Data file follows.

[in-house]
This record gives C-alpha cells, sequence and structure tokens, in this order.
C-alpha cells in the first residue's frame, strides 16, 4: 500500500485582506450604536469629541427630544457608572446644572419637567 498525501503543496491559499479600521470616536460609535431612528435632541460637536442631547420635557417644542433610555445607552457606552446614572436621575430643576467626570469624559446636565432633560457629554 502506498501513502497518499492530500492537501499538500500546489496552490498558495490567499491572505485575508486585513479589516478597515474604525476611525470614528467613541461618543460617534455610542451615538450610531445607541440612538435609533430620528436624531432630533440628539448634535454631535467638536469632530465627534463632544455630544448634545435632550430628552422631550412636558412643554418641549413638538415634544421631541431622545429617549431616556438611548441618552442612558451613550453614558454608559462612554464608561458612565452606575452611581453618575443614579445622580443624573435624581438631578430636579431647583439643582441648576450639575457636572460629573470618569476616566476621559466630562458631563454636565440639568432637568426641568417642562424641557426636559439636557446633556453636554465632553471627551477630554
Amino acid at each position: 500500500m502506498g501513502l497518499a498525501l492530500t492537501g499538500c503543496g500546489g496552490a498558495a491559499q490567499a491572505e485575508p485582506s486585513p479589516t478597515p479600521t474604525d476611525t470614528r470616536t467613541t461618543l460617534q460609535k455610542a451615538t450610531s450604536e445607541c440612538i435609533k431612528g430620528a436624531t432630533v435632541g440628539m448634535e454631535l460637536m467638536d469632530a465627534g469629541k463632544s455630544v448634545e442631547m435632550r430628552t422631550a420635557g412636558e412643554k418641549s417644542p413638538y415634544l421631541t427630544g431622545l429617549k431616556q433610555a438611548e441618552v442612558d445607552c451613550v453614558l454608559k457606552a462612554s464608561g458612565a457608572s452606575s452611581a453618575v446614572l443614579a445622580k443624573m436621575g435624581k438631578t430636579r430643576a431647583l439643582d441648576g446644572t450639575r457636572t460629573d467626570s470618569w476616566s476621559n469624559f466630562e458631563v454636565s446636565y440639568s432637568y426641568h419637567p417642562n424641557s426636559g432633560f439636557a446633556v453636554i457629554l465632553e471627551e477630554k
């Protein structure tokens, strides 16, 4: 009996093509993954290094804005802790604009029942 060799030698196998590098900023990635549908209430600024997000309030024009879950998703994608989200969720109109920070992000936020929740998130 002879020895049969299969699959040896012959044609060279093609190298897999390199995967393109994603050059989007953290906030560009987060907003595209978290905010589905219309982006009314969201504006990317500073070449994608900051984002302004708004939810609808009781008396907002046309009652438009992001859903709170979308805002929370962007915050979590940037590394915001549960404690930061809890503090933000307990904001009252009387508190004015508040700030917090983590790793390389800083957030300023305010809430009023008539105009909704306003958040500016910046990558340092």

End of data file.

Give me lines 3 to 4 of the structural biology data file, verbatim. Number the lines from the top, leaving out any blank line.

C-alpha cells in the first residue's frame, strides 16, 4: 500500500485582506450604536469629541427630544457608572446644572419637567 498525501503543496491559499479600521470616536460609535431612528435632541460637536442631547420635557417644542433610555445607552457606552446614572436621575430643576467626570469624559446636565432633560457629554 502506498501513502497518499492530500492537501499538500500546489496552490498558495490567499491572505485575508486585513479589516478597515474604525476611525470614528467613541461618543460617534455610542451615538450610531445607541440612538435609533430620528436624531432630533440628539448634535454631535467638536469632530465627534463632544455630544448634545435632550430628552422631550412636558412643554418641549413638538415634544421631541431622545429617549431616556438611548441618552442612558451613550453614558454608559462612554464608561458612565452606575452611581453618575443614579445622580443624573435624581438631578430636579431647583439643582441648576450639575457636572460629573470618569476616566476621559466630562458631563454636565440639568432637568426641568417642562424641557426636559439636557446633556453636554465632553471627551477630554
Amino acid at each position: 500500500m502506498g501513502l497518499a498525501l492530500t492537501g499538500c503543496g500546489g496552490a498558495a491559499q490567499a491572505e485575508p485582506s486585513p479589516t478597515p479600521t474604525d476611525t470614528r470616536t467613541t461618543l460617534q460609535k455610542a451615538t450610531s450604536e445607541c440612538i435609533k431612528g430620528a436624531t432630533v435632541g440628539m448634535e454631535l460637536m467638536d469632530a465627534g469629541k463632544s455630544v448634545e442631547m435632550r430628552t422631550a420635557g412636558e412643554k418641549s417644542p413638538y415634544l421631541t427630544g431622545l429617549k431616556q433610555a438611548e441618552v442612558d445607552c451613550v453614558l454608559k457606552a462612554s464608561g458612565a457608572s452606575s452611581a453618575v446614572l443614579a445622580k443624573m436621575g435624581k438631578t430636579r430643576a431647583l439643582d441648576g446644572t450639575r457636572t460629573d467626570s470618569w476616566s476621559n469624559f466630562e458631563v454636565s446636565y440639568s432637568y426641568h419637567p417642562n424641557s426636559g432633560f439636557a446633556v453636554i457629554l465632553e471627551e477630554k